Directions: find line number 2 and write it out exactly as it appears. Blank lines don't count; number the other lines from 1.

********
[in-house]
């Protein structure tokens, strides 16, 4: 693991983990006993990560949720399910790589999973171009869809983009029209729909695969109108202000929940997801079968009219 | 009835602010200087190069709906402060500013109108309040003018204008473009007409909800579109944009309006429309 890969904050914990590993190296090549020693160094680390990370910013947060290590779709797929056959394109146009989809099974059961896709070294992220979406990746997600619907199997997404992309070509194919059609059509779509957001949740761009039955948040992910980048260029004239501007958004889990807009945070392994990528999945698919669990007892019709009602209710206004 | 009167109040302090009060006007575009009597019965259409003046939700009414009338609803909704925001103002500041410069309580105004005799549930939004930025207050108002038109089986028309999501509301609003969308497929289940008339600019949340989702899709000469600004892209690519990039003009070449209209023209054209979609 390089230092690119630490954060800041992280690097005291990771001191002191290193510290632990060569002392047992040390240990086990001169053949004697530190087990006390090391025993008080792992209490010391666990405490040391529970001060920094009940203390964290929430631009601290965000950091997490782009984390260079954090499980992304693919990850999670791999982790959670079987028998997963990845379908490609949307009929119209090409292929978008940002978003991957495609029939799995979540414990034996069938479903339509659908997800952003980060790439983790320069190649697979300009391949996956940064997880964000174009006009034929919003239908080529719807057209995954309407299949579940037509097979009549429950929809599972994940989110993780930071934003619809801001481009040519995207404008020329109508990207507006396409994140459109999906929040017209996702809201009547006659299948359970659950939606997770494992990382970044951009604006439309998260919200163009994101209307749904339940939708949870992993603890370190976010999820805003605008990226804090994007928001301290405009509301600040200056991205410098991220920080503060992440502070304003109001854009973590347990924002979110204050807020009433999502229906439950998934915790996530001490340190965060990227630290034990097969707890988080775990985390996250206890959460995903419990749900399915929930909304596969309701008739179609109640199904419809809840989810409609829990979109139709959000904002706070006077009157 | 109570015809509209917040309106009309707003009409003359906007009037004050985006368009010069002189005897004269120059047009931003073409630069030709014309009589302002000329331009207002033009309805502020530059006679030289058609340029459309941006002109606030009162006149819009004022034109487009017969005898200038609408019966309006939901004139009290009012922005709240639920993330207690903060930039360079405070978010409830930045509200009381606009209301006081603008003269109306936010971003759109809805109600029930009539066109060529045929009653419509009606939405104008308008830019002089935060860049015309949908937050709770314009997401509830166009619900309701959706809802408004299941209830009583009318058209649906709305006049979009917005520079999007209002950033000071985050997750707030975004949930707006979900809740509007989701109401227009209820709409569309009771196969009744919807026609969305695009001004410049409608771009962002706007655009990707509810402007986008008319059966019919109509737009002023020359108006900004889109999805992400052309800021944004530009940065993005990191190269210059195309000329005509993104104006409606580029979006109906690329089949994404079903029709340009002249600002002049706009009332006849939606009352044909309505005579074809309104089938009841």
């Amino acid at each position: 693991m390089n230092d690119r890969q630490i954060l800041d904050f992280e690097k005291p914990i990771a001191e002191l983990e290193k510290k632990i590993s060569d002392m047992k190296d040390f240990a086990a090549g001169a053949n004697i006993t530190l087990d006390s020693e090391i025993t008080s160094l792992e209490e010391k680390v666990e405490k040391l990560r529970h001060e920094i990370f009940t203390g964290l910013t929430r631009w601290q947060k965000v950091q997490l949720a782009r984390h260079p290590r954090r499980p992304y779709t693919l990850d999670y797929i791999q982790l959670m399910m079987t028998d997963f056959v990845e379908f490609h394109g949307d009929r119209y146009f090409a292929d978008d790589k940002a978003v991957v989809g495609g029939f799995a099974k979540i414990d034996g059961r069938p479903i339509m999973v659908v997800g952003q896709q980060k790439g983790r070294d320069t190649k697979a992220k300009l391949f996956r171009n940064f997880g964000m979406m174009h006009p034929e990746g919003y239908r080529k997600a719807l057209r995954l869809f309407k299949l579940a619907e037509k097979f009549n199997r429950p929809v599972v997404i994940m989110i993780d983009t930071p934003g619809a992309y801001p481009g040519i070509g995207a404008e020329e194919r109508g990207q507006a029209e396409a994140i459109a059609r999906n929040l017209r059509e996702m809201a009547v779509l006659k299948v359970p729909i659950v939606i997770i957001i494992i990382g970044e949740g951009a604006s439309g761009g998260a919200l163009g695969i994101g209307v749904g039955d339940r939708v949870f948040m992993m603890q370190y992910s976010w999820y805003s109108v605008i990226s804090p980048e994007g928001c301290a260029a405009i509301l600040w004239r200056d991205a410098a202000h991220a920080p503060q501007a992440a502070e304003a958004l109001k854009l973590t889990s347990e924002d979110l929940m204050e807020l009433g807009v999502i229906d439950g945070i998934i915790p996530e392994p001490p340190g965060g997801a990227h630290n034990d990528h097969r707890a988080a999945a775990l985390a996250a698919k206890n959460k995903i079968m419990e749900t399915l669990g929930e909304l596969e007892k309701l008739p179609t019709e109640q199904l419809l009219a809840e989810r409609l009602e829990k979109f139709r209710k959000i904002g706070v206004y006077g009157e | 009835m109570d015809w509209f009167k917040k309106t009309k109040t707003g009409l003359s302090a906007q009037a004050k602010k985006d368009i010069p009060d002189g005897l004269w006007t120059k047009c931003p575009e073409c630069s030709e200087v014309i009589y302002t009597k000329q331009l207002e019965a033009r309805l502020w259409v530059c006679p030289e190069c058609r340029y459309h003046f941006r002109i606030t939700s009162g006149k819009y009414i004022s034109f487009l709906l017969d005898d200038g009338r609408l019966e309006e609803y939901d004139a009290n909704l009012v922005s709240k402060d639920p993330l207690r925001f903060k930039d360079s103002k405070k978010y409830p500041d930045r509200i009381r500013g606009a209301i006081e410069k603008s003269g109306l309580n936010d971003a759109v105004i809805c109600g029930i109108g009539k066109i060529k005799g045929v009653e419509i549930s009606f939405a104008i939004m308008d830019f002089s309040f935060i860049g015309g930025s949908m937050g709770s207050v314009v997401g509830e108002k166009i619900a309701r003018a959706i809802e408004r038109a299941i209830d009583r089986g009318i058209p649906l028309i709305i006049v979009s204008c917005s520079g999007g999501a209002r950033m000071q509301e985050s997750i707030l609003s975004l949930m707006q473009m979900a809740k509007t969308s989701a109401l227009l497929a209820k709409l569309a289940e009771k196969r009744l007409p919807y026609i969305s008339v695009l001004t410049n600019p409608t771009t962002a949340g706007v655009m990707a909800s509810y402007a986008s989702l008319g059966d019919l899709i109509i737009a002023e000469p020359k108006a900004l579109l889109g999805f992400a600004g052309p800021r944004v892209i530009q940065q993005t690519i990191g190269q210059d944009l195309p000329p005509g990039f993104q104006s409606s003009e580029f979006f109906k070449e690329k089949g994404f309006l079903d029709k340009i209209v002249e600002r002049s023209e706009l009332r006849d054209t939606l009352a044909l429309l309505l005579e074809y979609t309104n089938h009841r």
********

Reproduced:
């Protein structure tokens, strides 16, 4: 693991983990006993990560949720399910790589999973171009869809983009029209729909695969109108202000929940997801079968009219 | 009835602010200087190069709906402060500013109108309040003018204008473009007409909800579109944009309006429309 890969904050914990590993190296090549020693160094680390990370910013947060290590779709797929056959394109146009989809099974059961896709070294992220979406990746997600619907199997997404992309070509194919059609059509779509957001949740761009039955948040992910980048260029004239501007958004889990807009945070392994990528999945698919669990007892019709009602209710206004 | 009167109040302090009060006007575009009597019965259409003046939700009414009338609803909704925001103002500041410069309580105004005799549930939004930025207050108002038109089986028309999501509301609003969308497929289940008339600019949340989702899709000469600004892209690519990039003009070449209209023209054209979609 390089230092690119630490954060800041992280690097005291990771001191002191290193510290632990060569002392047992040390240990086990001169053949004697530190087990006390090391025993008080792992209490010391666990405490040391529970001060920094009940203390964290929430631009601290965000950091997490782009984390260079954090499980992304693919990850999670791999982790959670079987028998997963990845379908490609949307009929119209090409292929978008940002978003991957495609029939799995979540414990034996069938479903339509659908997800952003980060790439983790320069190649697979300009391949996956940064997880964000174009006009034929919003239908080529719807057209995954309407299949579940037509097979009549429950929809599972994940989110993780930071934003619809801001481009040519995207404008020329109508990207507006396409994140459109999906929040017209996702809201009547006659299948359970659950939606997770494992990382970044951009604006439309998260919200163009994101209307749904339940939708949870992993603890370190976010999820805003605008990226804090994007928001301290405009509301600040200056991205410098991220920080503060992440502070304003109001854009973590347990924002979110204050807020009433999502229906439950998934915790996530001490340190965060990227630290034990097969707890988080775990985390996250206890959460995903419990749900399915929930909304596969309701008739179609109640199904419809809840989810409609829990979109139709959000904002706070006077009157 | 109570015809509209917040309106009309707003009409003359906007009037004050985006368009010069002189005897004269120059047009931003073409630069030709014309009589302002000329331009207002033009309805502020530059006679030289058609340029459309941006002109606030009162006149819009004022034109487009017969005898200038609408019966309006939901004139009290009012922005709240639920993330207690903060930039360079405070978010409830930045509200009381606009209301006081603008003269109306936010971003759109809805109600029930009539066109060529045929009653419509009606939405104008308008830019002089935060860049015309949908937050709770314009997401509830166009619900309701959706809802408004299941209830009583009318058209649906709305006049979009917005520079999007209002950033000071985050997750707030975004949930707006979900809740509007989701109401227009209820709409569309009771196969009744919807026609969305695009001004410049409608771009962002706007655009990707509810402007986008008319059966019919109509737009002023020359108006900004889109999805992400052309800021944004530009940065993005990191190269210059195309000329005509993104104006409606580029979006109906690329089949994404079903029709340009002249600002002049706009009332006849939606009352044909309505005579074809309104089938009841």